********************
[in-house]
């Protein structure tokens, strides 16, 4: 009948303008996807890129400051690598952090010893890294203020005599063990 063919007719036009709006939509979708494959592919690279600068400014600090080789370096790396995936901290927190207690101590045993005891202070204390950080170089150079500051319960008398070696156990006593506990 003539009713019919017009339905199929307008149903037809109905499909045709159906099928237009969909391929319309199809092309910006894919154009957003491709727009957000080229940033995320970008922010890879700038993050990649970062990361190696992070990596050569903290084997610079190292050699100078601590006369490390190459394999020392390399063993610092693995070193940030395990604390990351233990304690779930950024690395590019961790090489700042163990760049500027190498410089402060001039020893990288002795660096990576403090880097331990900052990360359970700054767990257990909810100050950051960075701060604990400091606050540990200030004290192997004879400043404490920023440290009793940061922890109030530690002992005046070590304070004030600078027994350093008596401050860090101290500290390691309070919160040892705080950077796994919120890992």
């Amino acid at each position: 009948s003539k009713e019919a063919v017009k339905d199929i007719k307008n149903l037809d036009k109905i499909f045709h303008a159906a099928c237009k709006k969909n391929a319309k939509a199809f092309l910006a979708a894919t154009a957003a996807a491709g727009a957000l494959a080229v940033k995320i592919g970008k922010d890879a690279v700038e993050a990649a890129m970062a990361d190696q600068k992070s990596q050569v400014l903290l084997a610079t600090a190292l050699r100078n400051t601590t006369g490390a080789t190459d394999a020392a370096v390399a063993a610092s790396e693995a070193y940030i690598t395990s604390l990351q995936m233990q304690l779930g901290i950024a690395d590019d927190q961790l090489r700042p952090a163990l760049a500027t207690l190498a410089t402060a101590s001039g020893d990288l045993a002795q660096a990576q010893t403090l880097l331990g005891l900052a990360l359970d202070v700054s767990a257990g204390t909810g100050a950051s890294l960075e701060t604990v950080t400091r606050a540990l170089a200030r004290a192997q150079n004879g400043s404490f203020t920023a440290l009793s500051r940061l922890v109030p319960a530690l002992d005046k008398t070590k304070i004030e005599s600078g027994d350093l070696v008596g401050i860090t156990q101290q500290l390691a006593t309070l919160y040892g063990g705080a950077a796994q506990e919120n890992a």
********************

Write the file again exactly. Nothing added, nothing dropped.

[in-house]
């Protein structure tokens, strides 16, 4: 009948303008996807890129400051690598952090010893890294203020005599063990 063919007719036009709006939509979708494959592919690279600068400014600090080789370096790396995936901290927190207690101590045993005891202070204390950080170089150079500051319960008398070696156990006593506990 003539009713019919017009339905199929307008149903037809109905499909045709159906099928237009969909391929319309199809092309910006894919154009957003491709727009957000080229940033995320970008922010890879700038993050990649970062990361190696992070990596050569903290084997610079190292050699100078601590006369490390190459394999020392390399063993610092693995070193940030395990604390990351233990304690779930950024690395590019961790090489700042163990760049500027190498410089402060001039020893990288002795660096990576403090880097331990900052990360359970700054767990257990909810100050950051960075701060604990400091606050540990200030004290192997004879400043404490920023440290009793940061922890109030530690002992005046070590304070004030600078027994350093008596401050860090101290500290390691309070919160040892705080950077796994919120890992």
């Amino acid at each position: 009948s003539k009713e019919a063919v017009k339905d199929i007719k307008n149903l037809d036009k109905i499909f045709h303008a159906a099928c237009k709006k969909n391929a319309k939509a199809f092309l910006a979708a894919t154009a957003a996807a491709g727009a957000l494959a080229v940033k995320i592919g970008k922010d890879a690279v700038e993050a990649a890129m970062a990361d190696q600068k992070s990596q050569v400014l903290l084997a610079t600090a190292l050699r100078n400051t601590t006369g490390a080789t190459d394999a020392a370096v390399a063993a610092s790396e693995a070193y940030i690598t395990s604390l990351q995936m233990q304690l779930g901290i950024a690395d590019d927190q961790l090489r700042p952090a163990l760049a500027t207690l190498a410089t402060a101590s001039g020893d990288l045993a002795q660096a990576q010893t403090l880097l331990g005891l900052a990360l359970d202070v700054s767990a257990g204390t909810g100050a950051s890294l960075e701060t604990v950080t400091r606050a540990l170089a200030r004290a192997q150079n004879g400043s404490f203020t920023a440290l009793s500051r940061l922890v109030p319960a530690l002992d005046k008398t070590k304070i004030e005599s600078g027994d350093l070696v008596g401050i860090t156990q101290q500290l390691a006593t309070l919160y040892g063990g705080a950077a796994q506990e919120n890992a």